Visual imaging for vehicles, quantum clocks, gravity surveys, navigation, analyzing the human body or searching for lost treasure or oil & gas – #quantumsensing will be part of the toolkit in the future. For example, vehicles depend increasingly on being able to visualize their environment accurately. Quantum Computing, Inc. (QCI) recently competed in the BMW Group Sensor Challenge engaging their Entropy Quantum Computer. Here’s a video link for QC’s solution – I recommend watching all the way to the end. QCI’s quantum roadmap can be found here.
In this series of papers under QSI’s Government and Consortium Relations pillar, we’ll explore the global landscape of these initiatives. This paper, second in the series, discusses the European QuIC, the European Quantum Industry Consortium.
In our quest to accelerate the market adoption of quantum technologies, the Quantum Strategy Institute (QSI) looks at both enablers and hurdles businesses face in making these complex, forward looking decisions.
For an industry that is on the verge of commercial expansion, this includes forming new industry consortiums, adding new working groups to existing consortiums, and forming an interactive industry relationship with the policy making governments.
In this series of papers under QSI’s Government and Consortium Relations pillar, we’ll explore the global landscape of these initiatives. This paper, first in the series, discusses the US-based Quantum Economic Development Consortium (QED-C).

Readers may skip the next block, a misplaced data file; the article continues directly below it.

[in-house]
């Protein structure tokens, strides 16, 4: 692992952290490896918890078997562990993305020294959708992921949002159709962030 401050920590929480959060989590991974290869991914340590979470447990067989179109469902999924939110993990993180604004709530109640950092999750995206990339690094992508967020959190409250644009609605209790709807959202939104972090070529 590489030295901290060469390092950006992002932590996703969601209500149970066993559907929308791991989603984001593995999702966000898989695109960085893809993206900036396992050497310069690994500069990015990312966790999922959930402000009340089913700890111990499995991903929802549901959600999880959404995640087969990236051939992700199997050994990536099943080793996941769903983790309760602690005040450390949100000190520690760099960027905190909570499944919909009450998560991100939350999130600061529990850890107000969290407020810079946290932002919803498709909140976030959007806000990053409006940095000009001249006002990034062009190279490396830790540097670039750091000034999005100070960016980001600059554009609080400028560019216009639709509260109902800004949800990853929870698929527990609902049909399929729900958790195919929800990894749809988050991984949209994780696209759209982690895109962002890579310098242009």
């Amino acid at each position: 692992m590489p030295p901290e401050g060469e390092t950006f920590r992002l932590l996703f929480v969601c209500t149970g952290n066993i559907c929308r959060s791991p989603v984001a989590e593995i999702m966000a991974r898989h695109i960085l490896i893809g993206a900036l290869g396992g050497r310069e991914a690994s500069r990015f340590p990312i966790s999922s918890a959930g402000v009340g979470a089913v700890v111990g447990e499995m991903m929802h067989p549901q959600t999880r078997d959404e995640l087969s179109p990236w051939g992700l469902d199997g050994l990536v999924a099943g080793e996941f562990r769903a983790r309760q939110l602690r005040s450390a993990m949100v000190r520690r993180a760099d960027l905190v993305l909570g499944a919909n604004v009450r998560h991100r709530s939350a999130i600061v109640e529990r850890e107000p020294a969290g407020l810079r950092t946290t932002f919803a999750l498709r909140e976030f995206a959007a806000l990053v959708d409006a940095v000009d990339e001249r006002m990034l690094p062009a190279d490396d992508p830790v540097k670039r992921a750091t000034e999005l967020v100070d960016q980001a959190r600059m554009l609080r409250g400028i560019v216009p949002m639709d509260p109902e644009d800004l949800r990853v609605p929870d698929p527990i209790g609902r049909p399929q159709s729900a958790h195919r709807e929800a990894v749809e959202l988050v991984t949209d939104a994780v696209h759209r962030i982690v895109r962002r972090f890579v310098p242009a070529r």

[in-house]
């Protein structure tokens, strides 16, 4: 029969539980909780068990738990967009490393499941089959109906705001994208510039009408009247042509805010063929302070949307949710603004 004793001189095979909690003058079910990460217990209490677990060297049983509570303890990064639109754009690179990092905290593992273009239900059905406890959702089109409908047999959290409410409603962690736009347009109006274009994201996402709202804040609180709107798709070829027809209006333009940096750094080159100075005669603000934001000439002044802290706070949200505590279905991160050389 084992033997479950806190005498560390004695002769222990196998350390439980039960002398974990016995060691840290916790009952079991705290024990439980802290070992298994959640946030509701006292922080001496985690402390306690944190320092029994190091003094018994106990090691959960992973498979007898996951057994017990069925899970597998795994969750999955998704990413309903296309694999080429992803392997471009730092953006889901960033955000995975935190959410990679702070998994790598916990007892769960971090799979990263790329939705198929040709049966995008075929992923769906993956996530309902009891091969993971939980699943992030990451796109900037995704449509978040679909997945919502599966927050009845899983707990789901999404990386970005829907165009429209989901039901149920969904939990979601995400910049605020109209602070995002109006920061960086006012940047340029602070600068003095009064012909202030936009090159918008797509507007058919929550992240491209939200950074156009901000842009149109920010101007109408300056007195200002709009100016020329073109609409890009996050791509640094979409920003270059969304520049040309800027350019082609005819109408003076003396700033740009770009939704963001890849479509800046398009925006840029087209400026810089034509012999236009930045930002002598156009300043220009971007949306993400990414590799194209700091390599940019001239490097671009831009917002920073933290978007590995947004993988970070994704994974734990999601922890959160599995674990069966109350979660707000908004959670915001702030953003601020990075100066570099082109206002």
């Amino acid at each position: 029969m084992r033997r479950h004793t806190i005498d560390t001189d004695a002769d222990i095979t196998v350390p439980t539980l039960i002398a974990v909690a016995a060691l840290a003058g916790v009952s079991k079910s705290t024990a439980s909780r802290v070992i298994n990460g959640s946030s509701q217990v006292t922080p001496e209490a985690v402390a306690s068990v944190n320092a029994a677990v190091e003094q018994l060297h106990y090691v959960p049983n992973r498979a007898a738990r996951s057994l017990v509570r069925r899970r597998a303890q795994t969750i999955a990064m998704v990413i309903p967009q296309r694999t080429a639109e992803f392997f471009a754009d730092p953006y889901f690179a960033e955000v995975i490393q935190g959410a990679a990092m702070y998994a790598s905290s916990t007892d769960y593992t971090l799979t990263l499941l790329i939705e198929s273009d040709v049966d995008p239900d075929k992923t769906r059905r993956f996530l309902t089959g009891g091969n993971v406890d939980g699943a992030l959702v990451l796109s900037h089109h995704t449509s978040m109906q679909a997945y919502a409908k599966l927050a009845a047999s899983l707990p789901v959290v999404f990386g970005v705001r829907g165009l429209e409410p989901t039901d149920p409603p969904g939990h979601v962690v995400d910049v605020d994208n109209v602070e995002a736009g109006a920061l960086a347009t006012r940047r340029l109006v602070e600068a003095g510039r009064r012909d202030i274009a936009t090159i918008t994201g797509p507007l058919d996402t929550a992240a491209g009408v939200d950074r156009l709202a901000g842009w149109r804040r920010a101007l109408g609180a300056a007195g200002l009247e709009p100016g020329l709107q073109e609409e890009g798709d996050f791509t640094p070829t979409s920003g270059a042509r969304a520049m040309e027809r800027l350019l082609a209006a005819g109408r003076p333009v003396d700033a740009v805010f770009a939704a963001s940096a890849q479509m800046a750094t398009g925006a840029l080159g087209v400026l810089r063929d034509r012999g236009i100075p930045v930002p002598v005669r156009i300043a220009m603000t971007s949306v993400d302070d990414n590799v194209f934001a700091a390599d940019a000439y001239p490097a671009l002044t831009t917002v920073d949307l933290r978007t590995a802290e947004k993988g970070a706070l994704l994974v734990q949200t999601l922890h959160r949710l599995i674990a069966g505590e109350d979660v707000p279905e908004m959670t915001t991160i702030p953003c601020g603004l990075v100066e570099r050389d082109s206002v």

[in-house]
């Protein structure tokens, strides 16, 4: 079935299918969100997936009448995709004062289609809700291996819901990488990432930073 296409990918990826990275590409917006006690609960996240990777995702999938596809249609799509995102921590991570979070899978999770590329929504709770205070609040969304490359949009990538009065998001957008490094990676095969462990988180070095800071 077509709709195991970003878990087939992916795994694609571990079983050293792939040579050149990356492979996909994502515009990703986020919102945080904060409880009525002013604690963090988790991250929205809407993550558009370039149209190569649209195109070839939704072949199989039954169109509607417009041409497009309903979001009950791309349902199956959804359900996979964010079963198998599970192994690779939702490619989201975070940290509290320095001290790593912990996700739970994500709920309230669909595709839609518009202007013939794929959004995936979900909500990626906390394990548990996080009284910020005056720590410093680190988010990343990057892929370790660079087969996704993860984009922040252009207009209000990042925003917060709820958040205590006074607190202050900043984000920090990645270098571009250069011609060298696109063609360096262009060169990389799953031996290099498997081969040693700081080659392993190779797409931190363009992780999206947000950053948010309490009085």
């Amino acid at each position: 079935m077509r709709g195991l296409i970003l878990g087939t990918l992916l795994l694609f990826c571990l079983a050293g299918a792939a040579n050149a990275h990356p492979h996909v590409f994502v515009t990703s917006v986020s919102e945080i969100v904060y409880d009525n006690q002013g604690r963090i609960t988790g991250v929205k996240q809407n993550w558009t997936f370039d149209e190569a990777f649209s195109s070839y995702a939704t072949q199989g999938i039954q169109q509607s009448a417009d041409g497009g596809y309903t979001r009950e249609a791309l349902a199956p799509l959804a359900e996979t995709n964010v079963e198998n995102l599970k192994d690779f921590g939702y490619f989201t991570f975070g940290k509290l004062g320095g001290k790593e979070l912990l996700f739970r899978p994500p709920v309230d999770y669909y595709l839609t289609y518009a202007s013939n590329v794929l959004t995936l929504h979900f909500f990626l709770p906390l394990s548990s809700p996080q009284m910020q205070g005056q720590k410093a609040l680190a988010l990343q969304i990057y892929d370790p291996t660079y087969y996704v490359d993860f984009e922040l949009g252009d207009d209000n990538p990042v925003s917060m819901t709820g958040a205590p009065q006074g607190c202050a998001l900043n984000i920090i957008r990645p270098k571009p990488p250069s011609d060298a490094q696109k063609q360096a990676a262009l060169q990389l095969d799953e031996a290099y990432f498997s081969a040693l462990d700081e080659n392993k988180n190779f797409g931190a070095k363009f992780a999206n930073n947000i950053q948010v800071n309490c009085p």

Quantum Technology moves so rapidly it’s often challenging to take the time to look back at what makes the most impact with quantum enthusiasts. I’ve selected the posts from 2022 that garnered over 5,000 views each on LinkedIn.
In 1935, Einstein wrote a paper with Boris Podolsky and Nathen Rosen trying to expose the weird behavior of quantum mechanics calling it “spooky action at a distance”. Among its many weird behaviors, the notion of quantum superposition really defies our imagination.
Even weirder, if one looks into a quantum system of say two electrons and they are in an entangled state, if you measure the property of one electron, say its rotation, you can tell what the other electron’s rotation is — without even bothering to measure it. Is it weird or astonishing? I think both.
The quantum industry is experiencing the successes and growing pains faced by so many other past technologies. Momentum however remains on quantum’s side in 2021, so consider the positives. According to a 2021 IDC survey, “The number of organizations [commercial end users or CEU’s] allocating more than 17% of their annual IT budgets for this technology [quantum] are expected to rise from 7% in 2021 to an estimated….
Quantum technologies are full of promise and potential. These technologies also bring their own challenges. Governments and businesses must start taking decisive action to manage the quantum changes as the second quantum revolution unfolds. Not doing so carries the risk of being left behind, and experience from other revolutions shows that this is not a favorable position to be in. Organizations without an AI mindset failed to execute on AI projects. Thus, organizations need a change management approach unique to quantum.
The emergence of quantum engineering requires exposure to many overlapping disciplines. Can a software engineer or a business professional transition to quantum engineering? Amrita Manzari fortunately discovered that the answer is “Yes”.